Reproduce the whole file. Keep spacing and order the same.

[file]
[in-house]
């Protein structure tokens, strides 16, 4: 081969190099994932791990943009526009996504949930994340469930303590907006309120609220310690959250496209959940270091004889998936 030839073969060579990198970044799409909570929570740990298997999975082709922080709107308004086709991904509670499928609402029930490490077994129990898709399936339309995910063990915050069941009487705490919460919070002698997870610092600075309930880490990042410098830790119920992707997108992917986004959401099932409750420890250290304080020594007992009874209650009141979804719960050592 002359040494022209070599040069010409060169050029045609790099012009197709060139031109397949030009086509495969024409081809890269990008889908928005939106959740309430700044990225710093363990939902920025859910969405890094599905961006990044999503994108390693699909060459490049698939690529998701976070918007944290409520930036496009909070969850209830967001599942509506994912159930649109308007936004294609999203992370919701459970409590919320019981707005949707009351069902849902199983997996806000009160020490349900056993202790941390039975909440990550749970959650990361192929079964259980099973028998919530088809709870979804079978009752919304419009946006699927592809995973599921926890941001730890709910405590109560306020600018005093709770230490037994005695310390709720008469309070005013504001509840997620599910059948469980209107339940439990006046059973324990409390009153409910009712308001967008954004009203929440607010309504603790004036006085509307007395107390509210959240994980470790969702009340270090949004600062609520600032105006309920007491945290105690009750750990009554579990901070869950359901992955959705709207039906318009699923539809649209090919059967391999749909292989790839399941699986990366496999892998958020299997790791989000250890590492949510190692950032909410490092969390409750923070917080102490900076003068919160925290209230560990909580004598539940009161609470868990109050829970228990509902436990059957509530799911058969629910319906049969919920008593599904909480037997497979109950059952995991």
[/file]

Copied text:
[in-house]
């Protein structure tokens, strides 16, 4: 081969190099994932791990943009526009996504949930994340469930303590907006309120609220310690959250496209959940270091004889998936 030839073969060579990198970044799409909570929570740990298997999975082709922080709107308004086709991904509670499928609402029930490490077994129990898709399936339309995910063990915050069941009487705490919460919070002698997870610092600075309930880490990042410098830790119920992707997108992917986004959401099932409750420890250290304080020594007992009874209650009141979804719960050592 002359040494022209070599040069010409060169050029045609790099012009197709060139031109397949030009086509495969024409081809890269990008889908928005939106959740309430700044990225710093363990939902920025859910969405890094599905961006990044999503994108390693699909060459490049698939690529998701976070918007944290409520930036496009909070969850209830967001599942509506994912159930649109308007936004294609999203992370919701459970409590919320019981707005949707009351069902849902199983997996806000009160020490349900056993202790941390039975909440990550749970959650990361192929079964259980099973028998919530088809709870979804079978009752919304419009946006699927592809995973599921926890941001730890709910405590109560306020600018005093709770230490037994005695310390709720008469309070005013504001509840997620599910059948469980209107339940439990006046059973324990409390009153409910009712308001967008954004009203929440607010309504603790004036006085509307007395107390509210959240994980470790969702009340270090949004600062609520600032105006309920007491945290105690009750750990009554579990901070869950359901992955959705709207039906318009699923539809649209090919059967391999749909292989790839399941699986990366496999892998958020299997790791989000250890590492949510190692950032909410490092969390409750923070917080102490900076003068919160925290209230560990909580004598539940009161609470868990109050829970228990509902436990059957509530799911058969629910319906049969919920008593599904909480037997497979109950059952995991």